SMSFs cautioned on pre-non-concessional contribution consequences on caps
SMSFs have been warned on the need to ensure careful checks on pre-non-concessional checks as it can inadvertently create flow-on effects on the fund’s contribution caps.
In a recent update, SMSF Alliance principal David Busoli said that recently, there had been two instances where a small excess concessional contribution was notified to, and disregarded by, the member because the personal tax liability that arose from leaving the contribution in the fund was minor.
The additional consequence – the counting of the excess against the member’s non-concessional contribution limit – was ignored.
“This caused a premature triggering of the three-year count with significant unintended excess non-concessional contribution consequences in subsequent years,” he warned.
“This is an easy mistake to make, particularly as the contribution may have been made to a second fund (possibly to maintain life insurance cover) and may not appear on the member’s MyGov record until sometime after it was made.
“This represents one of the more significant detrimental consequences of the lack of data fed member information from the ATO – there are several more. Until this serious information deficiency is rectified, it is advisable to manually check the member’s MyGov records before making non-concessional contributions.”
This is also an important consideration, especially when it comes to responding to an excess determination. Mr Busoli noted if the determination of the excess is wrong, take immediate action to correct the ATO’s records.
“There is a 60-day time limit to adhere to, so act quickly. If the determination is correct, but there are special mitigating circumstances, apply to have some/all of the concessional contributions disregarded,” he said.
Special circumstances do not include financial hardship from having to pay extra tax, thinking the assessment or determination is unfair, not meaning to exceed a cap and not knowing about or misunderstanding the law or facts. This also doesn’t apply to those receiving incorrect or incomplete professional advice and making a mistake.
“If the excess determination is correct, the value will be added to the member’s personal assessable income in the year the contribution was made and taxed at the member’s marginal rate less a 15 per cent tax offset. If the contribution was made prior to 1 July 2021, an excess contribution charge will also be included,” Mr Busoli continued.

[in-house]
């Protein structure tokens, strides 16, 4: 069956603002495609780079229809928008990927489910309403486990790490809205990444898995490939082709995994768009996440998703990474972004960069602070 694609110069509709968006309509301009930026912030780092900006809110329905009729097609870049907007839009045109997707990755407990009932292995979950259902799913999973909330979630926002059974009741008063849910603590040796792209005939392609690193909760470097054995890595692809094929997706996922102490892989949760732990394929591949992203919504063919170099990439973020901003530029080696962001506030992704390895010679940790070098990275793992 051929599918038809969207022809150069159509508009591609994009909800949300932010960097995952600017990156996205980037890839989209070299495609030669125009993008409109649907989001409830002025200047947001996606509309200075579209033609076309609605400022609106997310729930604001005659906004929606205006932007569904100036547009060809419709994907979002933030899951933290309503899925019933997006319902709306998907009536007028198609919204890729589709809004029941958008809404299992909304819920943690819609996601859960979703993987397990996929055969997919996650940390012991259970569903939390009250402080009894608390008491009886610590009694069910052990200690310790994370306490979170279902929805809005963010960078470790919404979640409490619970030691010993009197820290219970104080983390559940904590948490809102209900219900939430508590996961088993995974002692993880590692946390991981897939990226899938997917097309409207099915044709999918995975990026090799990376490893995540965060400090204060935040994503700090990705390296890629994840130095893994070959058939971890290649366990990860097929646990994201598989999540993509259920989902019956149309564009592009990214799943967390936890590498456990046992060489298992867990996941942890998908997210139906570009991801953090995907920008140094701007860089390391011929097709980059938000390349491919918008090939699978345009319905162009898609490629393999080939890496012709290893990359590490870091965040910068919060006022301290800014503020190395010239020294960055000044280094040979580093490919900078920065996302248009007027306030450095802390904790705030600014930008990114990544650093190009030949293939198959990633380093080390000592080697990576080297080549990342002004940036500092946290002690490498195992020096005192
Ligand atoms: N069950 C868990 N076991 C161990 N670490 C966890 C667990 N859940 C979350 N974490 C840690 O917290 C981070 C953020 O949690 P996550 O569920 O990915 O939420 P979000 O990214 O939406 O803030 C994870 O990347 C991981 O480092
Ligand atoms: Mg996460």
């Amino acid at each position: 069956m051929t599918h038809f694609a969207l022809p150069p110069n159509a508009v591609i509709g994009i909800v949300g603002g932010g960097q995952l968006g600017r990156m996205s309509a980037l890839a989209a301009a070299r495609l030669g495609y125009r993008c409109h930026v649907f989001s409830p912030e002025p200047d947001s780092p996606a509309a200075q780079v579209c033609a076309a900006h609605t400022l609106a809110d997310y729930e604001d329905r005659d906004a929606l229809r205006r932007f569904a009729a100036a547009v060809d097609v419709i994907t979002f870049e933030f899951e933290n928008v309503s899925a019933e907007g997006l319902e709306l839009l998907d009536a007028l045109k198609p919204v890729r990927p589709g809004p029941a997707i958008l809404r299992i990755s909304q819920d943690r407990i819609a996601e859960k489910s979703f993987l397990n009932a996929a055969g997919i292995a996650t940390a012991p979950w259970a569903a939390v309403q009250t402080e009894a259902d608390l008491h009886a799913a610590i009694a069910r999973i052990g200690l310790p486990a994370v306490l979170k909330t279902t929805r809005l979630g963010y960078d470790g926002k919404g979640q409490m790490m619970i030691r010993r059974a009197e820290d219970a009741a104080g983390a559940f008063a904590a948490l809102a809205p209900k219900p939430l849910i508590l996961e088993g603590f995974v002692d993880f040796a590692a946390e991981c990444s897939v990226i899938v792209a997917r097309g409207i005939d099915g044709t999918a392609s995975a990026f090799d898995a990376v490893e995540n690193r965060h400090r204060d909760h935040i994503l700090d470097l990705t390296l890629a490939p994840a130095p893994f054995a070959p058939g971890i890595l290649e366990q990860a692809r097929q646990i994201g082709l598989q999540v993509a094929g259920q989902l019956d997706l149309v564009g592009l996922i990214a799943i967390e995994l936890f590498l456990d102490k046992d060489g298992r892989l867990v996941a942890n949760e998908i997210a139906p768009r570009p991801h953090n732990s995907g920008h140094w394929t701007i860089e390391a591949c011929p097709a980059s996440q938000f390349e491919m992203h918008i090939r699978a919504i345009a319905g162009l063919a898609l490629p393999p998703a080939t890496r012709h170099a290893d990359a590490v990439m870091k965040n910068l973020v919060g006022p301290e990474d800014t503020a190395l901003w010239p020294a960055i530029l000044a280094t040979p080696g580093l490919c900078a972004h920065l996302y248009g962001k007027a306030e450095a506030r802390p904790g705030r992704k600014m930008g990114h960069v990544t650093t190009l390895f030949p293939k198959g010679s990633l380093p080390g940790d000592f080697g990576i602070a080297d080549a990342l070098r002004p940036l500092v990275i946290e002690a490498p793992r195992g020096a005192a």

“The member must decide on whether to withdraw the excess or leave it in the fund.
“The withdrawal option allows the member to release up to 85 per cent of the excess. The fund the member nominates is sent a release authority by the ATO. The fund will then release the amount to the ATO, not the member.
“The ATO will credit it against the member’s tax liability and refund the balance to the member. The contribution will not be counted against the member’s non-concessional cap.”
If no action is taken, Mr Busoli flagged that the same personal tax liability will be assessed, but the excess will now be counted against the member’s non-concessional cap with potential further consequences.
The member may exceed their non-concessional cap if they have a total super balance above the general transfer balance cap and their non-concessional contributions cap is nil and if they have already triggered the bring-forward arrangement for non-concessional contributions and have used up their cap, according to Mr Busoli,
“This also happens if they are not entitled to the bring-forward arrangement and have breached their standard cap, and they have unintentionally triggered the bring-forward arrangement for non-concessional contributions,” he explained.
“It may be a couple of years after the excess concessional contribution is made before the determination is issued. During this period, non-concessional contribution strategies may have been implemented, so it is imperative that the member investigates the matter immediately.
“There have been instances where the member hasn’t bothered as the breach was minor. Unfortunately, the subsequent non-concessional cap breach was not.”
Tony Zhang is a Journalist at SMSF Adviser, which is the leading source of news, strategy and educational content for professionals working in the SMSF sector.
Since joining the team in 2020, Tony has covered various publications across the legal, financial and professional services sectors including Lawyers Weekly, Adviser Innovation, ifa and Accountants Daily.